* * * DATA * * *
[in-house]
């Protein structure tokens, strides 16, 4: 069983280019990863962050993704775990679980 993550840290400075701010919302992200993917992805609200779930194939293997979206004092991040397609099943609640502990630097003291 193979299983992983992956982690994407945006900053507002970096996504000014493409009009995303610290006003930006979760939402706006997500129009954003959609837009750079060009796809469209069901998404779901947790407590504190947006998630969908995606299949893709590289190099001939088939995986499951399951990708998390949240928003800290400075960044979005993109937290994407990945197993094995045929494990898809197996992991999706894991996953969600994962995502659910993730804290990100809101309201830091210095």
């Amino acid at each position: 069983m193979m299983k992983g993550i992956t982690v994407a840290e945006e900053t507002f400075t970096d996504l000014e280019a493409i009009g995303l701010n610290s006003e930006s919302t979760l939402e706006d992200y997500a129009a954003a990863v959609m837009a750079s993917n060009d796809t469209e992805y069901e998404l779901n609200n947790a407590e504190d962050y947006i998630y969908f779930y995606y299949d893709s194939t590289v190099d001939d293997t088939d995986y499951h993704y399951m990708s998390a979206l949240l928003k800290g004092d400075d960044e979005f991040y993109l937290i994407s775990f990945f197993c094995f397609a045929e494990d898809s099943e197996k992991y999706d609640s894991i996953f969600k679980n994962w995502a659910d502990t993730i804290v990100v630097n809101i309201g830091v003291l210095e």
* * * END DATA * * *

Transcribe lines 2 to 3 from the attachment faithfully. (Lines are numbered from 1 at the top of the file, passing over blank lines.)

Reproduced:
């Protein structure tokens, strides 16, 4: 069983280019990863962050993704775990679980 993550840290400075701010919302992200993917992805609200779930194939293997979206004092991040397609099943609640502990630097003291 193979299983992983992956982690994407945006900053507002970096996504000014493409009009995303610290006003930006979760939402706006997500129009954003959609837009750079060009796809469209069901998404779901947790407590504190947006998630969908995606299949893709590289190099001939088939995986499951399951990708998390949240928003800290400075960044979005993109937290994407990945197993094995045929494990898809197996992991999706894991996953969600994962995502659910993730804290990100809101309201830091210095």
């Amino acid at each position: 069983m193979m299983k992983g993550i992956t982690v994407a840290e945006e900053t507002f400075t970096d996504l000014e280019a493409i009009g995303l701010n610290s006003e930006s919302t979760l939402e706006d992200y997500a129009a954003a990863v959609m837009a750079s993917n060009d796809t469209e992805y069901e998404l779901n609200n947790a407590e504190d962050y947006i998630y969908f779930y995606y299949d893709s194939t590289v190099d001939d293997t088939d995986y499951h993704y399951m990708s998390a979206l949240l928003k800290g004092d400075d960044e979005f991040y993109l937290i994407s775990f990945f197993c094995f397609a045929e494990d898809s099943e197996k992991y999706d609640s894991i996953f969600k679980n994962w995502a659910d502990t993730i804290v990100v630097n809101i309201g830091v003291l210095e």